The vast majority of data engineers are burnt out. Those working in healthcare are no exception

An abstract image of data
In healthcare, there is a promise of an exciting, data-filled future. Yet the work it takes to achieve that is exhausting and full of too many daily tasks, experts told Fierce Healthcare. (whiteMocca/Shutterstock)

The vast majority of data engineers are burnt out, a recent survey found. Experts say the healthcare sector is no exception. 

The survey, which was commissioned by data.world and DataKitchen, reached 600 data engineers, 100 of whom are managers. Nearly all of them reported experiencing burnout in their daily roles, and most reported considering leaving the industry entirely or their current company in the next year.

The study defined a data engineer as someone who prepares data for use by data analysts or scientists, who analyze it. Christopher Bergh, CEO and co-founder of DataKitchen, told Fierce Healthcare that the aim of the study was to address the deteriorating mental health of data engineers and to focus the study on their emotional states as opposed to just on business values. 

The survey identified the greatest sources of burnout to include too much time spent fixing errors, repetitive manual tasks related to data preparation and a constant stream of requests from colleagues, many of which are often unrealistic.

Other barriers identified by more than two-thirds of respondents included being scapegoated for problems, data governance policies that stymie transparency and productivity and disruptions to work-life balance from unexpected workloads. Most (78%) of respondents said they want a therapist to come with their job. 

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More than half felt their companies did not seriously address or test for data quality issues—which inevitably lead to errors and production failures—in a thorough way. In a summary report of the survey, the companies noted that managing constant outages while also trying to develop new projects “is like trying to play ‘whack a mole’ while simultaneously reading a book.”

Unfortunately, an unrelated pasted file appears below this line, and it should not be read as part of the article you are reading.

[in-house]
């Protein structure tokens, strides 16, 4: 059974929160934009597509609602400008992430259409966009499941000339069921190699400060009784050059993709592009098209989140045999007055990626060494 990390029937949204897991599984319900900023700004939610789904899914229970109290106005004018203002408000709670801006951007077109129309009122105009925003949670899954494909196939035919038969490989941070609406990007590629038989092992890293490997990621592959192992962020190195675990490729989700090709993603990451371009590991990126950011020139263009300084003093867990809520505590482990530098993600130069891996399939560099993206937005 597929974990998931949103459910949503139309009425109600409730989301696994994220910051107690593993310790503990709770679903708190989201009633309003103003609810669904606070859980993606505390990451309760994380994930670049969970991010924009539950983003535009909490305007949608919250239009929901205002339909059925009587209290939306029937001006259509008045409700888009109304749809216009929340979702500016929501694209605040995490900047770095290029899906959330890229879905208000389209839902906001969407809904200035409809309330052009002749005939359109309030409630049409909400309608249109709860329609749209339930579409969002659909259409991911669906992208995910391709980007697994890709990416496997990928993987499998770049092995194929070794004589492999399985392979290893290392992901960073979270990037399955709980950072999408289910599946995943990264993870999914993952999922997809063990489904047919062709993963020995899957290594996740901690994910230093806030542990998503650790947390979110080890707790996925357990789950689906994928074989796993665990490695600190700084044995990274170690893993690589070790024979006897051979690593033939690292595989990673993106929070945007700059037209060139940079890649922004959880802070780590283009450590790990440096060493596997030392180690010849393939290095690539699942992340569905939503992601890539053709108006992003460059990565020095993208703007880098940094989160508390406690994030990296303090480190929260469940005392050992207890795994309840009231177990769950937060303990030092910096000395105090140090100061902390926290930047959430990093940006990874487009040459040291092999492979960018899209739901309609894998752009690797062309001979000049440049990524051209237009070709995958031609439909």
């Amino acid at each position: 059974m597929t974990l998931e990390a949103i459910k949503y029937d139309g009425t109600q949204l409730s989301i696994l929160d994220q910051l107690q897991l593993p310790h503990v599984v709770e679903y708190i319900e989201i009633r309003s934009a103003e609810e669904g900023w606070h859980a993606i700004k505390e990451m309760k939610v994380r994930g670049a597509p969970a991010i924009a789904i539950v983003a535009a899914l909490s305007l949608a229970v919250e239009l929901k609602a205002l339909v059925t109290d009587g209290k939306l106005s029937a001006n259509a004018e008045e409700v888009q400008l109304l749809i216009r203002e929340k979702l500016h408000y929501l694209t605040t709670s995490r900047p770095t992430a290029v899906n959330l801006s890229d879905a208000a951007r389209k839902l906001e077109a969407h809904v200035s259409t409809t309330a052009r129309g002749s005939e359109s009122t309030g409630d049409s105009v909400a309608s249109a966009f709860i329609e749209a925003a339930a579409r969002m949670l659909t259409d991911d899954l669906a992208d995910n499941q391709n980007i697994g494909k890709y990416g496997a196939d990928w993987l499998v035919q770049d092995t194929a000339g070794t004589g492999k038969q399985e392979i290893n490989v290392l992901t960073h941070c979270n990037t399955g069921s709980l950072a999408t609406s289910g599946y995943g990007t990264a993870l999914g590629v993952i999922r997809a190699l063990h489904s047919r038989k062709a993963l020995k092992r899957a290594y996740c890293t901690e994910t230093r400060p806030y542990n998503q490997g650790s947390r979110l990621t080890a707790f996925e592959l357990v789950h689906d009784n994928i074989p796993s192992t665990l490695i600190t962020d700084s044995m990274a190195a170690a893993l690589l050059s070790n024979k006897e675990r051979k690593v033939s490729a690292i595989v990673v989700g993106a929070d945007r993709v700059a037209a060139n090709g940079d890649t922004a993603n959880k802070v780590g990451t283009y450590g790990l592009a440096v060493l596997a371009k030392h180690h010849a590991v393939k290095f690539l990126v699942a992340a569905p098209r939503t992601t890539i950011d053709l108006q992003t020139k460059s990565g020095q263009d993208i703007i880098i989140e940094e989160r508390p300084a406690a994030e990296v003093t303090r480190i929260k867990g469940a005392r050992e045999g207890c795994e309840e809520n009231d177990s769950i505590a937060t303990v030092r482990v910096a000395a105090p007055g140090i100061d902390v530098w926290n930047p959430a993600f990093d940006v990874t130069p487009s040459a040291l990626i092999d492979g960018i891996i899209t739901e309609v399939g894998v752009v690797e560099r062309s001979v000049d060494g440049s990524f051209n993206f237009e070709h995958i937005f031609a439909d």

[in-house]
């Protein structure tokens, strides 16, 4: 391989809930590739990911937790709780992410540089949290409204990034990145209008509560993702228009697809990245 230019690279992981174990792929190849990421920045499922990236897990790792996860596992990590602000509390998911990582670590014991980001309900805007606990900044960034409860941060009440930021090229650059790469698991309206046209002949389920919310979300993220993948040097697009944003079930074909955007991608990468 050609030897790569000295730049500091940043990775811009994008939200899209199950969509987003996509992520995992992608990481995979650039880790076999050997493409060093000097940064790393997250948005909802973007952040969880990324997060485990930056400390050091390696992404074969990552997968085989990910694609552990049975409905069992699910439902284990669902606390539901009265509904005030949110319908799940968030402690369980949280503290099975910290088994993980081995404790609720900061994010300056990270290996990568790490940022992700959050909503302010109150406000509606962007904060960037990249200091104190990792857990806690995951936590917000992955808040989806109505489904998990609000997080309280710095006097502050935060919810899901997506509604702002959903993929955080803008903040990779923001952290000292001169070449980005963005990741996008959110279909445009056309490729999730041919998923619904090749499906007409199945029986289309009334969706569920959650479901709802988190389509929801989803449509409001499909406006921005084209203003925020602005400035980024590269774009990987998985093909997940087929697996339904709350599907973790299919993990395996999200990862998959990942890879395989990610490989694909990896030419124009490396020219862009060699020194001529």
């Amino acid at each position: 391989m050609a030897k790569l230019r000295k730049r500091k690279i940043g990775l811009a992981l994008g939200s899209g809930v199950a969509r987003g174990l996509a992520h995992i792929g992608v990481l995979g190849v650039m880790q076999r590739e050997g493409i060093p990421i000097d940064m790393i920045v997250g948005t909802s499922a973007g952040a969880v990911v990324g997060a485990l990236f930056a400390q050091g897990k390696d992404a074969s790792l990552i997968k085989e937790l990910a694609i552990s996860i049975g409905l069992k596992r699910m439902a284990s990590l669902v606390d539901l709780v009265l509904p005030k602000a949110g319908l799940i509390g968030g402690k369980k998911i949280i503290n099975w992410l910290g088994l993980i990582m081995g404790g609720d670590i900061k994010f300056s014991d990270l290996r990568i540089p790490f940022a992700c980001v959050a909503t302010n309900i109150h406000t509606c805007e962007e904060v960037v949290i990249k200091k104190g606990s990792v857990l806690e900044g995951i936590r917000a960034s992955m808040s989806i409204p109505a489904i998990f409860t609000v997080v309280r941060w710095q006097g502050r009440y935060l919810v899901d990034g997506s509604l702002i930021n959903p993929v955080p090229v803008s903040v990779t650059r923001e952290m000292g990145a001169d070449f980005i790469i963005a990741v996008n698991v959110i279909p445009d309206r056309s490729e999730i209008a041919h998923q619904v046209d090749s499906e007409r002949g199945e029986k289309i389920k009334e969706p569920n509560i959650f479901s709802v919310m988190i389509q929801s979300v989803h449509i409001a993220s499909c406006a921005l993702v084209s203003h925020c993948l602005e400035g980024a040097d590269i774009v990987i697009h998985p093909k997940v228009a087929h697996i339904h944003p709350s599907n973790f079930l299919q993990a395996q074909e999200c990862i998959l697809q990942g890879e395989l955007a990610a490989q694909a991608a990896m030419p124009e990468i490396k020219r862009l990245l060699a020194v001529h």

Data professionals work together to help drive data-based decisions that can impact operations. In the context of healthcare, that could look like finding and testing compounds for new drugs, a meticulous process that requires formulating hypotheses and testing them out. Anything to speed up development cycle time would greatly benefit a business, Kurt Zimmer, former head of data engineering for data enablement at AstraZeneca, which is a DataKitchen client, told Fierce Healthcare. 

Frustratingly, there is “too much data, too many things in process, too many people in the loop,” he said. He was brought on at AstraZeneca to speed up decision-making time and yet saw their budget diminish and, with it, their ability to hire the right people. Burnout is inevitably an “obvious” symptom of that type of frustration. Neither he nor Bergh were surprised by the findings in the DataKitchen survey, given their own experiences in the field. 

In healthcare, there is a “promise of a data-driven future,” Bergh told Fierce Healthcare, such as precision medicine. Yet the work it takes to achieve it is exhausting and filled with too many daily tasks, he said. And while technology is rapidly evolving, the processes in place to use it are not. These antiquated methods drive a “fixing crap” culture instead of systematically addressing root problems and maximizing data engineer productivity, Zimmer said. The survey found that only about 22% of data engineers’ time is spent on innovation that drives value. 

To combat the problem, Zimmer and Bergh commended a methodology known as DataOps, which DataKitchen offers. It automates mundane processes, ensures the quality of underlying data flows, improves collaboration between teams and ultimately enables data engineers to focus on tasks that drive higher value. “The system makes the team,” Bergh said.